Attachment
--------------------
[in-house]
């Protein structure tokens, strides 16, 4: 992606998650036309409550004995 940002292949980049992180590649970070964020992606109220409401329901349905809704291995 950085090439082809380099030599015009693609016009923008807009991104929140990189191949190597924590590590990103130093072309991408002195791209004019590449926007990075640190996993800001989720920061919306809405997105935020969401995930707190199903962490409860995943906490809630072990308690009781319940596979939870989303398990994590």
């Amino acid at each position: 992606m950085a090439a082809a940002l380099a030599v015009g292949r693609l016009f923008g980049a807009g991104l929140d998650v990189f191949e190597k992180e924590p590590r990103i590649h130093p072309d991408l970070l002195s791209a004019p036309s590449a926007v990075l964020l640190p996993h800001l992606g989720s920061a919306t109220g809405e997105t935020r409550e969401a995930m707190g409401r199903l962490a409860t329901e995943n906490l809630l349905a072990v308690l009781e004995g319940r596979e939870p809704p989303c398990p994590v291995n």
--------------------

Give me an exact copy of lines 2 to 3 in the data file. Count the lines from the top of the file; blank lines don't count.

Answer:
């Protein structure tokens, strides 16, 4: 992606998650036309409550004995 940002292949980049992180590649970070964020992606109220409401329901349905809704291995 950085090439082809380099030599015009693609016009923008807009991104929140990189191949190597924590590590990103130093072309991408002195791209004019590449926007990075640190996993800001989720920061919306809405997105935020969401995930707190199903962490409860995943906490809630072990308690009781319940596979939870989303398990994590």
């Amino acid at each position: 992606m950085a090439a082809a940002l380099a030599v015009g292949r693609l016009f923008g980049a807009g991104l929140d998650v990189f191949e190597k992180e924590p590590r990103i590649h130093p072309d991408l970070l002195s791209a004019p036309s590449a926007v990075l964020l640190p996993h800001l992606g989720s920061a919306t109220g809405e997105t935020r409550e969401a995930m707190g409401r199903l962490a409860t329901e995943n906490l809630l349905a072990v308690l009781e004995g319940r596979e939870p809704p989303c398990p994590v291995n």